And now you want them to use their experience to put the problem in context…to ask you carefully about aspects of the problem that you may not have considered. When exactly do you get the pain? Is it related to food? Can you describe it further? Is it dull or sharp, burning or aching, worse when you take a deep breath? Or associated with exercise?
What can you do, if anything, to relieve it? What makes it worse….for example.

As a general rule try not to volunteer straight away what you think is wrong. This kind of information can ‘stifle’ the discussion and lead the doctor up the wrong path. Allow a doctor to use their skills and experience and work it out for themselves. A good doctor will ask what you think is wrong but only after seeking the diagnosis for themselves.

After you have told the doctor about the main problem is there anything else?

Do you have a hidden agenda?

Just occasionally you may have decided that you want to sound the doctor out on a minor matter before you decide that you are prepared to discuss something that is actually more important. The wise doctor may pause at this point in the consultation and ask you if there is anything else you want to mention while you are here. That’s a very useful question at this stage.

You may actually be really worried about something else but feel it is too distressing or embarrassing to mention straight out. If the doctor is sympathetic then it might be bean- spilling time! It might be time to explain why you really came. (that is if you do have another agenda…but mostly of course people are straightforward and do say what they mean…it’s just nice to know the doctor is aware of the possibility of other issues)

From the doctor’s point of view, it is better to ask about other problems now rather than being taken by surprise as the patient turns the door handle on the way out and looks back with an unexpected question!
If that happens the doctor is in a real quandary. There is probably a waiting room full of impatient patients waiting for their turn. On the other hand, the doctor may judge that this last issue is critical. What should they do? Ask you to sit down for a moment and explain or mention the queue and suggest that you make another appointment as soon as feasible? The circumstances will have to dictate how that is handled.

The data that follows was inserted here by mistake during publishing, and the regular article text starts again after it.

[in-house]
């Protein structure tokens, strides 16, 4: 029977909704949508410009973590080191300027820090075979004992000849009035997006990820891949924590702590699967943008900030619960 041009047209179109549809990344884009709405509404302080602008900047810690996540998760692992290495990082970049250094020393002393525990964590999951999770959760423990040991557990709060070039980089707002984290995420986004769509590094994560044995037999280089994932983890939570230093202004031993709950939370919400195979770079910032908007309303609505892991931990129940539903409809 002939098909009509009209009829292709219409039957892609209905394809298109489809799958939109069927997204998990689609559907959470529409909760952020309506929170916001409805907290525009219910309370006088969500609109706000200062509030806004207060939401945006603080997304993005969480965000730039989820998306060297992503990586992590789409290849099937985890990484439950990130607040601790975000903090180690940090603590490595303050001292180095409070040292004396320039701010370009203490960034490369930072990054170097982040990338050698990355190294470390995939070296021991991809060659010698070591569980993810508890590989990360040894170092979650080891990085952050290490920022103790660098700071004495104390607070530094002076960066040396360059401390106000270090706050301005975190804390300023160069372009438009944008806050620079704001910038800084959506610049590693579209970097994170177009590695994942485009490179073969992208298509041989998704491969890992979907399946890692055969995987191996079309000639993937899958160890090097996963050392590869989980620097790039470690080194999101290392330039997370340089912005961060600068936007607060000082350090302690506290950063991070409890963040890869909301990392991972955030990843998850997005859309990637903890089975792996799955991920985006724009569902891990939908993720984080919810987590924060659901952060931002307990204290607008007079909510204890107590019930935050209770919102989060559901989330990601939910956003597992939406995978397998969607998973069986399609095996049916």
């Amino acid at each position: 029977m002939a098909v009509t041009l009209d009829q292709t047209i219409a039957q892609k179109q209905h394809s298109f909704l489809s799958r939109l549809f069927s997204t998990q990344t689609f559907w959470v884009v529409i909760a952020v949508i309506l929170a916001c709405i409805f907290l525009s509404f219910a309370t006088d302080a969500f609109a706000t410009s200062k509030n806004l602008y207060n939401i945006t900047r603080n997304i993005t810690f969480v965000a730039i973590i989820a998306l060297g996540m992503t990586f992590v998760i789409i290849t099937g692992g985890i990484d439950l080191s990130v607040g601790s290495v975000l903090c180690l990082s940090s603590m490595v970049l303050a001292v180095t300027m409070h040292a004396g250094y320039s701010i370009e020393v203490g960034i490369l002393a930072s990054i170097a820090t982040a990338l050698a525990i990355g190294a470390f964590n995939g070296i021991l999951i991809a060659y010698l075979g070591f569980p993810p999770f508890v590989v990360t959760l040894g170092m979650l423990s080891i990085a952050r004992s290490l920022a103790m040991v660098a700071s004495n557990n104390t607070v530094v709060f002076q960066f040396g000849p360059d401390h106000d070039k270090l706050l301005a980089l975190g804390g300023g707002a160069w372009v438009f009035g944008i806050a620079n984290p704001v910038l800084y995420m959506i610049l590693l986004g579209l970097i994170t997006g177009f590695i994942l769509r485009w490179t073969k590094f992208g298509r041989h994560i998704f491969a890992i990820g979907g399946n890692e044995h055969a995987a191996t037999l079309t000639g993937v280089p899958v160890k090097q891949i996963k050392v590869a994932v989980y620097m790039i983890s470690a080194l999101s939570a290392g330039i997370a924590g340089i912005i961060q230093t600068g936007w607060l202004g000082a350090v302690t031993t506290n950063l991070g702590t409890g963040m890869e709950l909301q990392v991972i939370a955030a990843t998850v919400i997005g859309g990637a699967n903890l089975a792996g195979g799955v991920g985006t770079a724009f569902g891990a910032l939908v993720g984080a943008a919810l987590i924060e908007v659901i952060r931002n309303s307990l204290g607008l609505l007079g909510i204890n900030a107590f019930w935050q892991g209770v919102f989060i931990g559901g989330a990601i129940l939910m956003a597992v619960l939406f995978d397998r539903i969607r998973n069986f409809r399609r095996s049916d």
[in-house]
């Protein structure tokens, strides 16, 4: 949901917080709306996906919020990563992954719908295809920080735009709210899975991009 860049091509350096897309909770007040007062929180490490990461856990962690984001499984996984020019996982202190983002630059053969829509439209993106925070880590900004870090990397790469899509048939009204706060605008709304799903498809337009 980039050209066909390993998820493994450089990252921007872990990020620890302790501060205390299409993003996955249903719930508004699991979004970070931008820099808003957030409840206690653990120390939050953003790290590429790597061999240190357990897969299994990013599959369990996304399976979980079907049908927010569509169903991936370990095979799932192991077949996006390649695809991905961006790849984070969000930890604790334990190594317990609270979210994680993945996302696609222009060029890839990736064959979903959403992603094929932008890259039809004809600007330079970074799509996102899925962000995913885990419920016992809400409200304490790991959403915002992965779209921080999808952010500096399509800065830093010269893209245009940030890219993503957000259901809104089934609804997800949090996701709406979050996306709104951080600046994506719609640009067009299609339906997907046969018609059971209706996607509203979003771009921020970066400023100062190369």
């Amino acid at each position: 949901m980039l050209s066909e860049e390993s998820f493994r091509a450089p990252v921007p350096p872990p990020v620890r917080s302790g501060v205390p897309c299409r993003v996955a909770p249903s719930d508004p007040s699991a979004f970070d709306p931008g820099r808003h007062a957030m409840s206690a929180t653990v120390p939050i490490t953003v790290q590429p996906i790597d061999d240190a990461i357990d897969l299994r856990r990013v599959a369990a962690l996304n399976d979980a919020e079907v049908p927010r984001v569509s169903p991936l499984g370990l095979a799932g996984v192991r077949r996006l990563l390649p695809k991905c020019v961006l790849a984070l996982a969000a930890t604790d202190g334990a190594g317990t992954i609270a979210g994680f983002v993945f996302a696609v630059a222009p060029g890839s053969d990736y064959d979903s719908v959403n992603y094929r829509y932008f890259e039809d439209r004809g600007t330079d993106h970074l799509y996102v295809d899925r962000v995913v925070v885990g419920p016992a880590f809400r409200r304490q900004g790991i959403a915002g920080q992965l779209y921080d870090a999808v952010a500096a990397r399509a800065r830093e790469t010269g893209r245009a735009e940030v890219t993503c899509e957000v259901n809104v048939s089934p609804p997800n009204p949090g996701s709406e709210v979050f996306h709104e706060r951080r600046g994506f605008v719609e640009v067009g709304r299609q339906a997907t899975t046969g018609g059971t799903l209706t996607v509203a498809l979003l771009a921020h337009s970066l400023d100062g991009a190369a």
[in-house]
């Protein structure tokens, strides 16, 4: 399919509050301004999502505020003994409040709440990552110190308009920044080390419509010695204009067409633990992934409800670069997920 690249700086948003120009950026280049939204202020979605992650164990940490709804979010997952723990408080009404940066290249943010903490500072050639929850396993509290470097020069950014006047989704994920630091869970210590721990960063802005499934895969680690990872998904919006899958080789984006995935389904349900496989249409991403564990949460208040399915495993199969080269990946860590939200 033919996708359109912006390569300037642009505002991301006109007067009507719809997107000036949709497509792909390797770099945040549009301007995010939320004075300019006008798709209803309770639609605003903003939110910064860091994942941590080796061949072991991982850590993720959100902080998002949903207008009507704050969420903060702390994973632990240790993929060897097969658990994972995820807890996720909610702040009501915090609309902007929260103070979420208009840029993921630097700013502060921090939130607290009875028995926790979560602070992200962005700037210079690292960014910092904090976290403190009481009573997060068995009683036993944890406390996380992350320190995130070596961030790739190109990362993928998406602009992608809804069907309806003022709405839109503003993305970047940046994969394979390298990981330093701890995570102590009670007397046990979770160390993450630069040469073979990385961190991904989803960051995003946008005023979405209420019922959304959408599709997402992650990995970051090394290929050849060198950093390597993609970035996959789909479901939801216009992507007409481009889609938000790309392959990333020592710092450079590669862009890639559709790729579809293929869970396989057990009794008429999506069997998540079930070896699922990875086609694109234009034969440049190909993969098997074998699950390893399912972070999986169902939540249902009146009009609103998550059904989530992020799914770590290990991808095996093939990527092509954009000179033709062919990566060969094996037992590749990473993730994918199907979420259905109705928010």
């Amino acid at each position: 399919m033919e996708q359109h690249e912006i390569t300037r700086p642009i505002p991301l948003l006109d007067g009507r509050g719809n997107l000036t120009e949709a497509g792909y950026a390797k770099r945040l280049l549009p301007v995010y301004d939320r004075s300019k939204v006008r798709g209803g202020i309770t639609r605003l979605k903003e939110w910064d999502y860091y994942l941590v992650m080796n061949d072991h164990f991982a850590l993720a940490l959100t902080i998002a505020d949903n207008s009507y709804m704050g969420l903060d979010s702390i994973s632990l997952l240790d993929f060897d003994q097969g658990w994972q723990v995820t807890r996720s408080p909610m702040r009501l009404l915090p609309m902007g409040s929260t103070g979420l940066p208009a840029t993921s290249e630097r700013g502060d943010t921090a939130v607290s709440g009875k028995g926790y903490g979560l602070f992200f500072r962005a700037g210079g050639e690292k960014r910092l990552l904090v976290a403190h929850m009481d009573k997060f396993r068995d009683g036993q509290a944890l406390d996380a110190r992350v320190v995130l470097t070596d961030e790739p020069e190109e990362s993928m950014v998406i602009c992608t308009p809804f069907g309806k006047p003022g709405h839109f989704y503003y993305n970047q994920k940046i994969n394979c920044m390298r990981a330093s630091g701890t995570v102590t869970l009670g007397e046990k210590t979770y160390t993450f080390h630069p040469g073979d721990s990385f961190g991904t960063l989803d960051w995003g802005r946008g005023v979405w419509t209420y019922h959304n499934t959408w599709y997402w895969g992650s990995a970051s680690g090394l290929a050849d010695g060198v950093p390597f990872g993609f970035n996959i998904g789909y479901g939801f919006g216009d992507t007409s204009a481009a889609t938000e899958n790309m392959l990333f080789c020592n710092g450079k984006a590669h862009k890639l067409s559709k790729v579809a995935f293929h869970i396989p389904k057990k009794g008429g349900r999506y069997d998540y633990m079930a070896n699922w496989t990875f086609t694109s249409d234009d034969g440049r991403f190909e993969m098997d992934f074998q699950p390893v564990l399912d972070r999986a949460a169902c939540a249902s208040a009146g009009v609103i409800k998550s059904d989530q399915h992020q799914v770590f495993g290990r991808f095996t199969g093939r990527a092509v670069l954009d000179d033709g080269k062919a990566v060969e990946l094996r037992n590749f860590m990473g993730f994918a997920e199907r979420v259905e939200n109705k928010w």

The doctor’s notes

So when you are talking to a doctor what sort of information does he/she note down?
There is a lot of information which is relevant to you and your past and which may have importance in your current problem.
Doctors have developed a kind of shorthand….a series of bullet points and acronyms which are very useful. Here are some of them:

Information the doctor notes down

C/O : what you are mainly complaining of, the reason you came in.
HPC: history of the present condition
PH : past history including previous illness, childhood illnesses, operations, accidents
PGH & POH : past obstetric and gynaecological history including date of last period
FH: family history, what illnesses other members of your family especially your parents and perhaps grandparents have had.
SH: social history, what you do for a living, where you live, do you have a partner, who are they. (Remember this consultation is protected by a promise of confidentiality)
TH: travel history, where you have been abroad recently? Tropical diseases are now quite common in the UK
Allergies especially to medication, plasters, rubber, x-ray contrast media as well as food allergies and asthma.
Current medication; what medicines you take regularly or frequently including “over the counter” drugs such as Neurofen or Aspirin.

What happens when the doctor examines you.

Once the doctor has a good idea what has brought you to see him or her, they will probably want to examine you.

They certainly should usually want to examine you if your problem is in any way physical.
Quite often nowadays an examination is not done. This may be because of lack of time or, for example, because the doctor thinks that a scan or an X-ray will give a better answer. This is not always right. A scan will not for example see a skin rash or hear the heart sounds or measure the limitation of a shoulder joint. An X-ray will not see a patient wince in pain or find one set of muscles weaker than another.
Good doctors know that the information gained from doing an examination is invaluable.

Key Points on The Consultation:

The consultation.